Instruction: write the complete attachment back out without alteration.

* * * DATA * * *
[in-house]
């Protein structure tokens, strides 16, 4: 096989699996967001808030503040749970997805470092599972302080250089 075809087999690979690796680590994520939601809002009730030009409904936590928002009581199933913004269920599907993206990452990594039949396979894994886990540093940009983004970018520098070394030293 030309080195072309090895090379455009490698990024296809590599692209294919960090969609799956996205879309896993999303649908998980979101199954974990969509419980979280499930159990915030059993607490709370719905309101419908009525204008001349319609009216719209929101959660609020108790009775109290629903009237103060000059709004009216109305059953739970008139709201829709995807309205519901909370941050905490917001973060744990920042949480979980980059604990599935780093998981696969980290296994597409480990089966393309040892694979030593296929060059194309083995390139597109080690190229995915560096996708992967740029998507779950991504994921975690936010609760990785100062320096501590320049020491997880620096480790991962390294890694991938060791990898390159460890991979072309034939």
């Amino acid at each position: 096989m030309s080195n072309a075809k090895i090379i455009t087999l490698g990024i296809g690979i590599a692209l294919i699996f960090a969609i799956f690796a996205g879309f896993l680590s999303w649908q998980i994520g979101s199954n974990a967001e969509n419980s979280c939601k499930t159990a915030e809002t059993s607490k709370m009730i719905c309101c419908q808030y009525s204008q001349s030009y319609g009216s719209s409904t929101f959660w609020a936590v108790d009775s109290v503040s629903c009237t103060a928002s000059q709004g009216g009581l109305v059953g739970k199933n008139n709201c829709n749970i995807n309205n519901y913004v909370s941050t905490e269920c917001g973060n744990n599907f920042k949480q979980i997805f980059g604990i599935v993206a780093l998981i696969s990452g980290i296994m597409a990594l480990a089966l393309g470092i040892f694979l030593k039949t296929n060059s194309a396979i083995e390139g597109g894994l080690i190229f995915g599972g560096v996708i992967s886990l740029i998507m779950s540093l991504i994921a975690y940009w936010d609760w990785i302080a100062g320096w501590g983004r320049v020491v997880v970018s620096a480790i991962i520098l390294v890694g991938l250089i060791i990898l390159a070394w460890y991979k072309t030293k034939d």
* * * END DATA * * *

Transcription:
[in-house]
């Protein structure tokens, strides 16, 4: 096989699996967001808030503040749970997805470092599972302080250089 075809087999690979690796680590994520939601809002009730030009409904936590928002009581199933913004269920599907993206990452990594039949396979894994886990540093940009983004970018520098070394030293 030309080195072309090895090379455009490698990024296809590599692209294919960090969609799956996205879309896993999303649908998980979101199954974990969509419980979280499930159990915030059993607490709370719905309101419908009525204008001349319609009216719209929101959660609020108790009775109290629903009237103060000059709004009216109305059953739970008139709201829709995807309205519901909370941050905490917001973060744990920042949480979980980059604990599935780093998981696969980290296994597409480990089966393309040892694979030593296929060059194309083995390139597109080690190229995915560096996708992967740029998507779950991504994921975690936010609760990785100062320096501590320049020491997880620096480790991962390294890694991938060791990898390159460890991979072309034939």
């Amino acid at each position: 096989m030309s080195n072309a075809k090895i090379i455009t087999l490698g990024i296809g690979i590599a692209l294919i699996f960090a969609i799956f690796a996205g879309f896993l680590s999303w649908q998980i994520g979101s199954n974990a967001e969509n419980s979280c939601k499930t159990a915030e809002t059993s607490k709370m009730i719905c309101c419908q808030y009525s204008q001349s030009y319609g009216s719209s409904t929101f959660w609020a936590v108790d009775s109290v503040s629903c009237t103060a928002s000059q709004g009216g009581l109305v059953g739970k199933n008139n709201c829709n749970i995807n309205n519901y913004v909370s941050t905490e269920c917001g973060n744990n599907f920042k949480q979980i997805f980059g604990i599935v993206a780093l998981i696969s990452g980290i296994m597409a990594l480990a089966l393309g470092i040892f694979l030593k039949t296929n060059s194309a396979i083995e390139g597109g894994l080690i190229f995915g599972g560096v996708i992967s886990l740029i998507m779950s540093l991504i994921a975690y940009w936010d609760w990785i302080a100062g320096w501590g983004r320049v020491v997880v970018s620096a480790i991962i520098l390294v890694g991938l250089i060791i990898l390159a070394w460890y991979k072309t030293k034939d």